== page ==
Rabobank sees change in '09

by Josh Sosland
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NEW YORK — Changes in how consumers shop, a dimmer agricultural export outlook and challenges presented by commodity price volatility are three key issues affecting the food and agribusiness outlook in 2009, according to a new report by Rabobank.

Despite many severe challenges, the industry is not without opportunities in the year ahead, Rabobank said in its 2009 North American Food & Agribusiness Outlook. The outlook is produced annually by the bank’s Food & Agribusiness Research and Advisory team. Based in the Americas, the team is part of a larger global group at Rabobank that includes about 80 research analysts worldwide.

Shifting consumer shopping trends was the first theme highlighted for 2009 by the Rabobank group.

"The downturn in the economy has reversed the way consumers shop," said Stephen Rannekleiv, F.A.R. vice-president. "Five years ago there was a growing trend of U.S. consumers willing to pay more for high quality luxury goods. Today, there has been a 180-degree turn."

A rising preference toward discounters, such as Wal-Mart Stores, Inc. and Costco, is pressuring other retailers to keep prices low, Rabobank said. Additionally, private label sales have been boosted by consumers’ increased desire for value.

"There is a generalized return to frugality across all levels of society," Mr. Rannekleiv said.

As consumers curtail discretionary spending, food and beverage marketers and retailers have to work harder than ever to try convincing customers to spend more. Mr. Rannekleiv added that it is possible this change of mindset may last longer than the current economic downturn.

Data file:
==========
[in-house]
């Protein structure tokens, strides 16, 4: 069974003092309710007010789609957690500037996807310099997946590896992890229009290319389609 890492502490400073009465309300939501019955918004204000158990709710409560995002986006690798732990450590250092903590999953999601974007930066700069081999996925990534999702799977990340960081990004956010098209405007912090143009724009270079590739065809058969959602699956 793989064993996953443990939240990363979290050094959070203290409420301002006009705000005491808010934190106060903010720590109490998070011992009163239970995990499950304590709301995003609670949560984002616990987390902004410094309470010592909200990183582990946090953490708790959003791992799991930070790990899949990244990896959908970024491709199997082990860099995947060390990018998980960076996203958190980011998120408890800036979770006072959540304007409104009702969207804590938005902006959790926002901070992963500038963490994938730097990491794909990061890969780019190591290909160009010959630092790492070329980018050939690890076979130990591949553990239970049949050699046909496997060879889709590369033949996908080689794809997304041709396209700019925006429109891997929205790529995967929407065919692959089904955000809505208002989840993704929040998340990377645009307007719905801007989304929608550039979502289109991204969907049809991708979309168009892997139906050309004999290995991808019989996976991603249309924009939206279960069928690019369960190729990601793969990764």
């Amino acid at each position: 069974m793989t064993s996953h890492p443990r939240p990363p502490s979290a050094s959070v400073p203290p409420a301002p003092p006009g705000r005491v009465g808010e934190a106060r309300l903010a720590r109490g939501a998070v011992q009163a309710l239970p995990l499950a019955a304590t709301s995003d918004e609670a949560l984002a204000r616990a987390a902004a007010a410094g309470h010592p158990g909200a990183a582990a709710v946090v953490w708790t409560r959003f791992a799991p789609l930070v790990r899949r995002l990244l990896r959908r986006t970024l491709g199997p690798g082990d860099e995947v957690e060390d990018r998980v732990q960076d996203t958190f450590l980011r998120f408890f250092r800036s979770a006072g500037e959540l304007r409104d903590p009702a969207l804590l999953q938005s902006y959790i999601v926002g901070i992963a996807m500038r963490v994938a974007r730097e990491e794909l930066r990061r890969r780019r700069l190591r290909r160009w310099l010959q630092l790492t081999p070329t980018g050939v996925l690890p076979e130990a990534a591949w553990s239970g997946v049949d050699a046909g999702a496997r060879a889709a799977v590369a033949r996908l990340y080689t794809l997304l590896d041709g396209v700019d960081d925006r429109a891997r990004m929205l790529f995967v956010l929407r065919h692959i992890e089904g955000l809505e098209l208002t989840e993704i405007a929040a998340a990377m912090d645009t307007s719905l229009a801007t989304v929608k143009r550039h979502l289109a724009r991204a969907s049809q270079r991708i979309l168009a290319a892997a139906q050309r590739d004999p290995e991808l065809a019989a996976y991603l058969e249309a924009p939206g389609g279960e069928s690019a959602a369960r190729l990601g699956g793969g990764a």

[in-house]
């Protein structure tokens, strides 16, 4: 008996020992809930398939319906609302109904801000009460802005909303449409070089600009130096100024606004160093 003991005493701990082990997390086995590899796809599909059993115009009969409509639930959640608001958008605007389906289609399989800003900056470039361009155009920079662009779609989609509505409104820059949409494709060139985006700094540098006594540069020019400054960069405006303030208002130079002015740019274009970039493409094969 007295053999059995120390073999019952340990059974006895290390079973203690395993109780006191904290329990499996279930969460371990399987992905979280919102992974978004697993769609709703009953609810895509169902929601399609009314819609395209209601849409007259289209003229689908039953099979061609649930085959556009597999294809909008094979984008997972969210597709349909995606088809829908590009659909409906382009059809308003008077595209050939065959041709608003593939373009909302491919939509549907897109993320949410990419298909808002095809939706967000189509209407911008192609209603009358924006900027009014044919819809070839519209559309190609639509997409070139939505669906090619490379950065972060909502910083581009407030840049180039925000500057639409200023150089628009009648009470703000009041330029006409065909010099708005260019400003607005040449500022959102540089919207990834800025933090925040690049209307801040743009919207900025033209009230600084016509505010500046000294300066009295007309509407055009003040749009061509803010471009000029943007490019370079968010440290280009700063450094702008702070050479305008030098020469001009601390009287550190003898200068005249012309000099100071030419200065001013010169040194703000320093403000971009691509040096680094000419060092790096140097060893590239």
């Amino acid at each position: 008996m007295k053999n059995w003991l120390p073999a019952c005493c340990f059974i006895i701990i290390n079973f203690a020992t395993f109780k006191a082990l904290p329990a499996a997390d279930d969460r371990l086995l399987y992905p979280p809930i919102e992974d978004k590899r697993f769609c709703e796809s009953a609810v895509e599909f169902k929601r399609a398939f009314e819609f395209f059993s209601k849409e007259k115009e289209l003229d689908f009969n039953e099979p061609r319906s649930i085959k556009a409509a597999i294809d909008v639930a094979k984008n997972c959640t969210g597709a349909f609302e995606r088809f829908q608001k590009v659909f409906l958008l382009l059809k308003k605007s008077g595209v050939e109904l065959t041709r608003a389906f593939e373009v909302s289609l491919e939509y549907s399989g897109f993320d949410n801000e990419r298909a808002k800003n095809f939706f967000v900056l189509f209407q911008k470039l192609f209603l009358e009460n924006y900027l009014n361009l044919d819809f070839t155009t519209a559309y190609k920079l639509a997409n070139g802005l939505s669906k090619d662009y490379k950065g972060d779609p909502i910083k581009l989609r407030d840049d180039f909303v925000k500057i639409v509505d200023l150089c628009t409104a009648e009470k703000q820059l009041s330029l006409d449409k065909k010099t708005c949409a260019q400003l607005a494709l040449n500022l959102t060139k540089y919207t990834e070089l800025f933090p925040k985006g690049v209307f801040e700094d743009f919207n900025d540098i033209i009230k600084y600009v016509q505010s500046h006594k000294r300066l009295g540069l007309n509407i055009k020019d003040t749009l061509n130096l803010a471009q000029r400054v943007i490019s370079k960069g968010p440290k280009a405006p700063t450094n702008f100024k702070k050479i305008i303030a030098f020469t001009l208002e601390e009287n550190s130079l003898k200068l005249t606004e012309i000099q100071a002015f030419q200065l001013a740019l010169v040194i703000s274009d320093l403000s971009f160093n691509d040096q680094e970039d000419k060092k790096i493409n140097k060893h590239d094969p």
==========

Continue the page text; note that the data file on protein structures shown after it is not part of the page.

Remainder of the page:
Turning to exports, Rabobank noted that one of the key catalysts to strong export sales in earlier 2008 — a weak U.S. dollar — is no longer present going into 2009.

"Last year was a very different world," said Michael Whitehead, F.A.R. vice-president. "We can look back on one of the most eventful years for agricultural in memory, but more critically we look toward one of the most important years agriculture has faced."

With the stronger U.S. dollar, a weaker global economy and softer demand, export sales are likely to be weak in the year ahead.

Rabobank said progress of Doha trade negotiations will be a key factor in the year ahead. U.S. sales could be further hurt by other countries imposing tariff increases and other trade restrictions. On the other hand, the World Trade Organization may take action on a wide range of products in 2009, such as cotton, corn, sugar and ethanol.

"The best thing for the global trade outlook for 2009 is that 2010 will follow," Mr. Whitehead said. "Despite this, forecasts for longer-term growth should provide some optimism for the U.S. ag sector that positive fundaments, in terms of population increase, rising incomes and evolving diets are very much still there."

Perhaps most uncertain looking forward is the commodity price outlook.

"Market whiplash has presented the grain and oilseed complex a tough prognosis," said Karol Aure-Flynn, F.A.R. executive director. "Crude oil, investor speculation and exchange rates continue to generate unpredictable swings. Global demand growth is expected for the long term but is uncertain during the currently unstable global recession."

Ms. Aure-Flynn said high commodity prices have fueled volatility, which may constrain organic expansion and demand strategic planning and risk management measures.

"Price volatility will be the key challenge for all segments of the sector as players examine their long-term strategy and short-term tactics," she said.

Longer term, once markets are able to refocus on fundaments of low stock levels and increasing food demand and the "strong de-leveraging process coming from investors" slows, commodity prices should begin to recover from recent lows, Ms. Aure-Flynn said.

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